Promote processes of bi-national exchange between the peoples and organizations that are members of the proposal for Inclusive Conservation, aimed at agreeing on criteria, consolidating alliances, transferring experiences and knowledge

Strengthen the capacities of Indigenous leaders and their participation in international conservation and human rights spaces and networks

Raise awareness and promote actions for the protection of environmental and human rights defenders as well as against violence against women.

Strengthen strategies for the protection of defenders and women

Introduction To Region

Southwest Amazon Map


Approximate area in hectars:


Indigenous Mashco Piro (Arawak); Matsigenka; Harakbut; Yine; Ese Eja population:


Global Biodiversity Hotspots and High Biodiversity Wilderness Areas:

Tropical Andes

Biosphere Reserves:

Manu Biosphere Reserve

World Heritage Sites


Protected Areas/ Wildlife Management Areas/etc.:

Manu National Park; Amarakaeri Communal Reserve; Tambopata National Reserve; Bahuaja Sonene National Park; Alto Purús National Park

Key Biodiversity Areas:


Parque Nacional Purus y Bahuaja Sonene; Reserva Nacional Tambopat; Reserva Comunal Amarakaer; Reserva Territorial de Madre de Dios para pueblos indigenas en aislamiento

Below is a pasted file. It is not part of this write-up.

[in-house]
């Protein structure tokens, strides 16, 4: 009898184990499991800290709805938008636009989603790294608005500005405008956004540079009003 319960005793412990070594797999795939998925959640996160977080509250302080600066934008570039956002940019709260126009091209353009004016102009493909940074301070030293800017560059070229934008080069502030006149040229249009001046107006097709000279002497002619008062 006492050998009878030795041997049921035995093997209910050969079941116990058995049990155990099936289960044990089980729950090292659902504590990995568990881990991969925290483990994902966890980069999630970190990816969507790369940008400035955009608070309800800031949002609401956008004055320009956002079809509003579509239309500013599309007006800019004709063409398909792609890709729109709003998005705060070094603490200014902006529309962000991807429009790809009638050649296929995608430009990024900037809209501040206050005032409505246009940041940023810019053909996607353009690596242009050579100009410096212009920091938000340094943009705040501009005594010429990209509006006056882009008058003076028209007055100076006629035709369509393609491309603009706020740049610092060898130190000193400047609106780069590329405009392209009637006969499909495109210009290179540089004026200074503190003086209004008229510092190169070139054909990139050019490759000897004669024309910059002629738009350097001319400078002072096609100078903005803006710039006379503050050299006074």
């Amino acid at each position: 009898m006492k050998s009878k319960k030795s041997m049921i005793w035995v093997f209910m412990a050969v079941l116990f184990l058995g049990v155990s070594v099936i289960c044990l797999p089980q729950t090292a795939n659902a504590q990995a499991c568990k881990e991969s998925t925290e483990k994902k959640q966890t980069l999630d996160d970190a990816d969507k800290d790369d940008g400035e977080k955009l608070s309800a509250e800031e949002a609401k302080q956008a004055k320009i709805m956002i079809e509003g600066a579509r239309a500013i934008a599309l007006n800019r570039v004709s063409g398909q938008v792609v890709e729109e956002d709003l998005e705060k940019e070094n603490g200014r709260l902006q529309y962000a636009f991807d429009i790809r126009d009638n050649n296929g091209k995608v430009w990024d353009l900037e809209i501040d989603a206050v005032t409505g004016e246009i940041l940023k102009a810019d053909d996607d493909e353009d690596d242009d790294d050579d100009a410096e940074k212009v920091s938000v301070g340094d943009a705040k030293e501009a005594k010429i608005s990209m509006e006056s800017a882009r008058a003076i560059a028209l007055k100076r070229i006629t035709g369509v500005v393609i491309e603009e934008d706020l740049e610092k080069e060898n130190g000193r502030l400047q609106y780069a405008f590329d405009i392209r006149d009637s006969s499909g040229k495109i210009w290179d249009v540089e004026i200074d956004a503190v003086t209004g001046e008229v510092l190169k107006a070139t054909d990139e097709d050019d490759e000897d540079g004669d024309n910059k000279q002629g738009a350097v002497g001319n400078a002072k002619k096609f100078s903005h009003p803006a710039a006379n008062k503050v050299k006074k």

Portrait of person working in the forest.
Percentage of country’s land area under recognized IP or LC ownership: (Source: RRI: 2015. Who Owns the World’s Land?)


Number of Land Defenders Killed 2016-2018:  (Source: Global Witness)


About the Southwest Amazon

This subproject geography is in the Peruvian portion of the Southwest Amazon. It is part of the Amazon biome and is located in the large basins of the Madre de Dios, Beni and Mamoré rivers. It comprises three large ecological areas: the sub-Andean mountain ranges, the foothills of the Andean Cordillera, and the extensive Amazon alluvial plain. The altitudinal gradient ranges from 250 meters to 4,000 meters above sea level, with precipitation ranges between 1,500 and 6,000 and mm/year, which give it a high degree of ecological fragility. This produces a mosaic of extraordinarily rich tropical rainwater ecosystems. The protected areas in this subproject area (Manu, Amarakaeri, Bahuaja-Sonene and Tambopata) are part of the Vilcabamba-Amboró Conservation Corridor, and are recognized as among the most biologically rich hotspots on the planet. The area contains about 70% of the biodiversity of Peru, including a high number of endemic species of flora and fauna. It is extraordinarily important for the maintenance of ecosystem services of enormous local, regional and global value, including provision of natural resources (timber, NTFPs wildlife, etc.), carbon sequestration, and watershed regulation.